You may have seen gold quarters advertised on TV or in flashy ads in magazines or your local newspaper. Many people even bought a few – or perhaps whole sets – with the idea of stocking them away to help pay for their children’s or grandchildren’s college tuition. The gold quarter sets certainly look enticing. Many of these coins, usually belonging to the 50 States Quarter program, look beautiful in gold – perhaps just about as pretty as those colorized coins you’ve probably seen, too.
But that isn’t the only reason why gold quarters are worth virtually nothing over face value. While the advertisements for these eye-catching coins may have proclaimed them as “rare,” “limited editions,” or other high-sounding, special coins, the truth is they are largely shunned in the coin collecting community as nothing more than altered novelty coins.
Enterprising companies who saw many sales opportunities with the release of the 50 States quarters in the late 1990s and early 2000s believed they could make a huge profit from selling gold-plated quarters. And they most assuredly did, as droves of people, by far the majority completely unaware of numismatics, snapped up these gold quarters from magazine ads, TV infomercials, and elsewhere. Likely, the same people who bought gold quarter products also snapped up a few colorized coins, too.
Just like the gold quarters, colorized quarters are also worth nothing more than their face value to most coin collectors.
Why Aren’t Gold Quarters Illegal?
Without going into the lengthy specifics of U.S. currency law, the basic reason that gold quarters aren’t technically illegal is that they weren’t defaced with the intent to counterfeit. In many senses, one could view a gold quarter as a work of art, much like some might appreciate colorized coins.
Technically, many of the advertisers offering these gold quarters and colorized coins never even proclaimed them to be worth anything more, either. But, the general assumption by the vast majority of the non-collecting American public would be that such coins are precious rarities that are surely worth more than “regular” coins. Many non-collectors also assume anything that they don’t ordinarily see in their pocket change to be scarce and worth much more than normal. In some cases they’re correct, but generally, that isn’t always true.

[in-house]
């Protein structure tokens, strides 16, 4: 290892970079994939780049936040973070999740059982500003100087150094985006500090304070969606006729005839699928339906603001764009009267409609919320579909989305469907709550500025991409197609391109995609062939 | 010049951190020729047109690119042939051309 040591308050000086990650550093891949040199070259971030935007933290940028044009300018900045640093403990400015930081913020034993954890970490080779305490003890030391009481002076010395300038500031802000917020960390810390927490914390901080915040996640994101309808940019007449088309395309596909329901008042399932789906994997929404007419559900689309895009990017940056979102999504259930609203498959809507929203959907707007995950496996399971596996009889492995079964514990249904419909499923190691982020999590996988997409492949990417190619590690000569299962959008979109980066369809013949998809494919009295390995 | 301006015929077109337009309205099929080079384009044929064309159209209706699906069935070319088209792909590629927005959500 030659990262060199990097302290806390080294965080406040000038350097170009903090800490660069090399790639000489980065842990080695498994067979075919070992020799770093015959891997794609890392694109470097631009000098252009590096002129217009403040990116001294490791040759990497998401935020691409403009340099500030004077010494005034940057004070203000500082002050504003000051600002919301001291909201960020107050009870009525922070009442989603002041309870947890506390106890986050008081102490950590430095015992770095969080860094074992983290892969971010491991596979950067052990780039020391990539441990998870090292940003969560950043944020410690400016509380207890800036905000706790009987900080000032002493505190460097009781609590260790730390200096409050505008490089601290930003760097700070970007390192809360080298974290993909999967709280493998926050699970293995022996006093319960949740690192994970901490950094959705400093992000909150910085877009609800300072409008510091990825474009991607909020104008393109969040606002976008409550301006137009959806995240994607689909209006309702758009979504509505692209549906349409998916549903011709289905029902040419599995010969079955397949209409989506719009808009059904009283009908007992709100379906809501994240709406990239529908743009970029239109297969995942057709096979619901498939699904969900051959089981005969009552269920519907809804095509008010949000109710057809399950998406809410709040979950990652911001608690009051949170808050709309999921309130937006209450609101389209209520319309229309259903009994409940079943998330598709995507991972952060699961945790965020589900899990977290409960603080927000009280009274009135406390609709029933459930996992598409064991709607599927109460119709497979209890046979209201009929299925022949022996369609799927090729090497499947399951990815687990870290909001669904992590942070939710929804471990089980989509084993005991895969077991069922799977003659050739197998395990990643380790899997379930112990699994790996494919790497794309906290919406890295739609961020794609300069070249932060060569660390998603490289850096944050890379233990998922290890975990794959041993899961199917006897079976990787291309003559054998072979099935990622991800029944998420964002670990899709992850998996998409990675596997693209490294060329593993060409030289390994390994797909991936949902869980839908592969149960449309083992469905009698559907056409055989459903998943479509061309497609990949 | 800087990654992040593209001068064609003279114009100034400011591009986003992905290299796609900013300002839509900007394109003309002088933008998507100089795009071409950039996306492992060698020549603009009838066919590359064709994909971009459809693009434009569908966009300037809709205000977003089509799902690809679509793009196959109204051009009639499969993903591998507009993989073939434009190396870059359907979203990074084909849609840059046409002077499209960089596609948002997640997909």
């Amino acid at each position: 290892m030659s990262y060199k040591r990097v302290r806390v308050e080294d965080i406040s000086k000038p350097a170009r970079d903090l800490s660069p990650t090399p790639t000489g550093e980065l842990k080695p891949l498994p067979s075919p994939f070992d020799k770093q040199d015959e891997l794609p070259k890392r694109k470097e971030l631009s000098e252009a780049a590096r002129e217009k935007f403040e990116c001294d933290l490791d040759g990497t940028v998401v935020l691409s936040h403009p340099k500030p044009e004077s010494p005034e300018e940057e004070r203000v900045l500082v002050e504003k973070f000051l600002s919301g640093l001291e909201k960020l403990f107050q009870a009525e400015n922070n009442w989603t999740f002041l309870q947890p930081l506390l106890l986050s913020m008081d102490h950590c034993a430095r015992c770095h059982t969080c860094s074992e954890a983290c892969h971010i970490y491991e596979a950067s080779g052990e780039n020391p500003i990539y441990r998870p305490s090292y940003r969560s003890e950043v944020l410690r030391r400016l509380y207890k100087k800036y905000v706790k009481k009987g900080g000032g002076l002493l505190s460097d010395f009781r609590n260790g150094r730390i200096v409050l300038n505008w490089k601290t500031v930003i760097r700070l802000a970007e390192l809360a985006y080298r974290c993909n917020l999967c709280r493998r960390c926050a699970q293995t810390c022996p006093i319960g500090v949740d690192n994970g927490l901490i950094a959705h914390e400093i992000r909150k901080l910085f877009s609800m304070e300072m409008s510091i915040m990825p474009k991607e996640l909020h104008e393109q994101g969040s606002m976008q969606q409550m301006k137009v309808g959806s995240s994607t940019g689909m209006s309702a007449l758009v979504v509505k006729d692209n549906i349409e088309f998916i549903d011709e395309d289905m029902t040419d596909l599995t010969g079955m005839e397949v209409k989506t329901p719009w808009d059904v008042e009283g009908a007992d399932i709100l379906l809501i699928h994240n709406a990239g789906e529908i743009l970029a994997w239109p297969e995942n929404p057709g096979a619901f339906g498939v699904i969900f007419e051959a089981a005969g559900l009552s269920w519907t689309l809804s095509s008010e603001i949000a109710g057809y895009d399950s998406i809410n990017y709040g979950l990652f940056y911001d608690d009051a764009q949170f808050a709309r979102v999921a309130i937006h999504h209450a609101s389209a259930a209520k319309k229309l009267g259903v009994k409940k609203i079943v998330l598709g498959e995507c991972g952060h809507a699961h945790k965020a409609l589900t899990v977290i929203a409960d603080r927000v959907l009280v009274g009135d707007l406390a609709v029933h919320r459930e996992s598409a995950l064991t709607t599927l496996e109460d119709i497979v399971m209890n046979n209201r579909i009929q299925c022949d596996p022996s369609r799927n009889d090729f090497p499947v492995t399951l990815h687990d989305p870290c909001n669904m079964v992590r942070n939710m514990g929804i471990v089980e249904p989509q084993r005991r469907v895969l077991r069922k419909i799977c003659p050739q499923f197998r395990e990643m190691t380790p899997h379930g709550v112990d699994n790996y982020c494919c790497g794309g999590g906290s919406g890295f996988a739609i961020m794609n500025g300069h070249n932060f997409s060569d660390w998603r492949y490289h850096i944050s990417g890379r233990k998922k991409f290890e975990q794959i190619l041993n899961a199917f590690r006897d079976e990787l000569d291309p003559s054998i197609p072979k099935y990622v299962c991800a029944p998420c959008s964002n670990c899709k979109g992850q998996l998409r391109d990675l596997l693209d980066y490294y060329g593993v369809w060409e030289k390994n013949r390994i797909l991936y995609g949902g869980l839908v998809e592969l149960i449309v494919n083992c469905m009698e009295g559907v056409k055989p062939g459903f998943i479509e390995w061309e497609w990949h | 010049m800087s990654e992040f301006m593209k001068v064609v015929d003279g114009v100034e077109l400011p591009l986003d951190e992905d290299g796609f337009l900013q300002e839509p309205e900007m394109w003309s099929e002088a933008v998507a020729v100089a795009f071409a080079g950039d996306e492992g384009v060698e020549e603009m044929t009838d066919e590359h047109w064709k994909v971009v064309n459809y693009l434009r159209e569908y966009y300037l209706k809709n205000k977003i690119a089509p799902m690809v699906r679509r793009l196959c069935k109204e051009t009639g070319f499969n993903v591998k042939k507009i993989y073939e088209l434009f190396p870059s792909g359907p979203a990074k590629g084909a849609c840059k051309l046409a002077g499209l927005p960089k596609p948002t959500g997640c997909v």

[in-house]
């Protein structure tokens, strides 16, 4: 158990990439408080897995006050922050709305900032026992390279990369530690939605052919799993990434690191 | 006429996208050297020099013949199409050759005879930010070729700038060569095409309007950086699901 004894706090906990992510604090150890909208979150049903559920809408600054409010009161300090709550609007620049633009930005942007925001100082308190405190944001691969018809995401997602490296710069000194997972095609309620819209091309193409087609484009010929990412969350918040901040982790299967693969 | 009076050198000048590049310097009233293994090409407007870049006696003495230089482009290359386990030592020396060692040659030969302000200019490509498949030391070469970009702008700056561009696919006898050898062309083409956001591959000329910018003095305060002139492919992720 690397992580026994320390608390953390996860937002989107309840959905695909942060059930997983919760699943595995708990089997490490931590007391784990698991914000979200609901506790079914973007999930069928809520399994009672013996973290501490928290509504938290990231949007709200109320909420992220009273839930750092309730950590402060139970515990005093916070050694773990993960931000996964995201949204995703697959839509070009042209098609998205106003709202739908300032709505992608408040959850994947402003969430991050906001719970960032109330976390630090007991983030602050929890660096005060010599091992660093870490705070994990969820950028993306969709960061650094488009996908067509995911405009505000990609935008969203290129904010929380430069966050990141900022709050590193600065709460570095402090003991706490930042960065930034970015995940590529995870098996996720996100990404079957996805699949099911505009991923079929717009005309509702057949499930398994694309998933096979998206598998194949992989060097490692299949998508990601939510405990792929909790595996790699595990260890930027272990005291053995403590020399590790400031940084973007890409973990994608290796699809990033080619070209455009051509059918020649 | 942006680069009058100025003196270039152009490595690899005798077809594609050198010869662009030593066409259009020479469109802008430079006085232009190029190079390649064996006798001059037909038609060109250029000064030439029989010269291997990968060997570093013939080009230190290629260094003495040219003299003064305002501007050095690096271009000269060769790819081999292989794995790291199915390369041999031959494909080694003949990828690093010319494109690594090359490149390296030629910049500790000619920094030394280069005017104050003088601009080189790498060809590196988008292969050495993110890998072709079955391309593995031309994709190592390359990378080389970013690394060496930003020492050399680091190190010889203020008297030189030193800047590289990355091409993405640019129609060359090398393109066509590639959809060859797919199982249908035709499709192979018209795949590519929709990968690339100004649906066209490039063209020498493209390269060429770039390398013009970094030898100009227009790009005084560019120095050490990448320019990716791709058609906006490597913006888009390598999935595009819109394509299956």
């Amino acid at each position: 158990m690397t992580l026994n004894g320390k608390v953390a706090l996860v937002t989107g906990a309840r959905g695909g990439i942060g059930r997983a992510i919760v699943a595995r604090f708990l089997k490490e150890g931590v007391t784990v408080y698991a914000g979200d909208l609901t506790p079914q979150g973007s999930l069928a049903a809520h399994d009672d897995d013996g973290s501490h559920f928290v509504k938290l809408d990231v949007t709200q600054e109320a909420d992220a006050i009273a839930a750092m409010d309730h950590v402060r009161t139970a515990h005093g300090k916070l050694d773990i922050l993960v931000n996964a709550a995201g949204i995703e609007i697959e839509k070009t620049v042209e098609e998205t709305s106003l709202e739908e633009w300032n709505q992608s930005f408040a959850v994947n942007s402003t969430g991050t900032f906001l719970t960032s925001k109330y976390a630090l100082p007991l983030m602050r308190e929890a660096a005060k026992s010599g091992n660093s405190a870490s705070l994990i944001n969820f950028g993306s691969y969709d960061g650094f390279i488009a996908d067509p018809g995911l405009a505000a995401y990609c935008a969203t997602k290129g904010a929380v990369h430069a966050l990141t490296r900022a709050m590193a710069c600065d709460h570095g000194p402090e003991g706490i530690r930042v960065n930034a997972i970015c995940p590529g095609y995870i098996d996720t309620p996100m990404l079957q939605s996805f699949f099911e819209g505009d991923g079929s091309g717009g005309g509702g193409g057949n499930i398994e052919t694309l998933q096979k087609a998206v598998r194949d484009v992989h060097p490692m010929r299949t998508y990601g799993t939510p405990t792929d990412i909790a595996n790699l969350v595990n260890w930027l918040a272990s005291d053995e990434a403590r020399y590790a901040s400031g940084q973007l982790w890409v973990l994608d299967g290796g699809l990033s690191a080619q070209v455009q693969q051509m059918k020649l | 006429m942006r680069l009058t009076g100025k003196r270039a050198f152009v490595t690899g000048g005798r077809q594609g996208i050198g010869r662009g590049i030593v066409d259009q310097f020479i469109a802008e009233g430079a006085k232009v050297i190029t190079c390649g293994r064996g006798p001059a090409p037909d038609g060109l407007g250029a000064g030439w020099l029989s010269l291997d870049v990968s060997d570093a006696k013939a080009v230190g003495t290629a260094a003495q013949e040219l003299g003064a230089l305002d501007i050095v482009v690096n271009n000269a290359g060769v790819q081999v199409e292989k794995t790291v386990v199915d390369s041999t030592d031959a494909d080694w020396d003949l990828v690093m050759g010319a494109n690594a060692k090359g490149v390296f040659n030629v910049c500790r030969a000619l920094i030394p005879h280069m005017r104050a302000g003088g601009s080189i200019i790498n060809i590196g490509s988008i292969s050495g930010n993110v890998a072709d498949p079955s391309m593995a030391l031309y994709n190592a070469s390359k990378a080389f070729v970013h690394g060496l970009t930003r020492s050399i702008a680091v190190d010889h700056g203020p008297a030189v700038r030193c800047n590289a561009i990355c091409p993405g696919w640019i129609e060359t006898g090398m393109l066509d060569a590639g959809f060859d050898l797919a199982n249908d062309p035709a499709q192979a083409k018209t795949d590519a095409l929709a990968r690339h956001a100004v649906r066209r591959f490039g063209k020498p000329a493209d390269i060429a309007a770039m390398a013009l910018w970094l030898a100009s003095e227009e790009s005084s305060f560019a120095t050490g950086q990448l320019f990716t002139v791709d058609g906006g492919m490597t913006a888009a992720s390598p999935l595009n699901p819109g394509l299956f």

Buyer Beware: Gold Quarters & Other “Special Coins”
Much like advertisers sell gold quarters with the hopes of earning a few extra bucks, so, too, do they repackage ordinary (and common) Indian Head cents, Buffalo nickels, and other low-value old coins and sell them as “last chance” offers for many times more than the coins are actually worth. If you collect coins, you probably shudder at the ads filled with color photos of old-timey plastic cases filled with 5 or 10 neatly arranged but common, well-worn Indian pennies or Buffalo nickels that are being offered at a “special rate” of $25 or even $50.
Just like gold quarters, these “special” coin sets are bought by many unassuming Americans who think they’re investing in some pretty rare coins that they hope will soon be worth hundreds, even thousands, of dollars. Of course, seasoned numismatists know otherwise. Most common, worn Indian Head cents, Buffalo nickels, Mercury dimes, and other high-mintage obsolete coins from the late 19th and early 20th centuries will probably never be worth hundreds of dollars in our lifetimes – or the lifetimes of our kids and grandkids. What about those gold quarter sets? You might get 50 cents for each one from a coin dealer if you’re lucky.
The best advice to remember when it comes to coins like gold quarters or colorized coins is to buy them if you like them from the artistic standpoint, but never purchase those coins – or any coins – for the sole purpose of investing. As investors learned from the downturn of the coin market in 1989, coins make fine collectibles but aren’t always solid investment vehicles. Gold quarters may be pretty to some, but they certainly aren’t worth their weight in gold.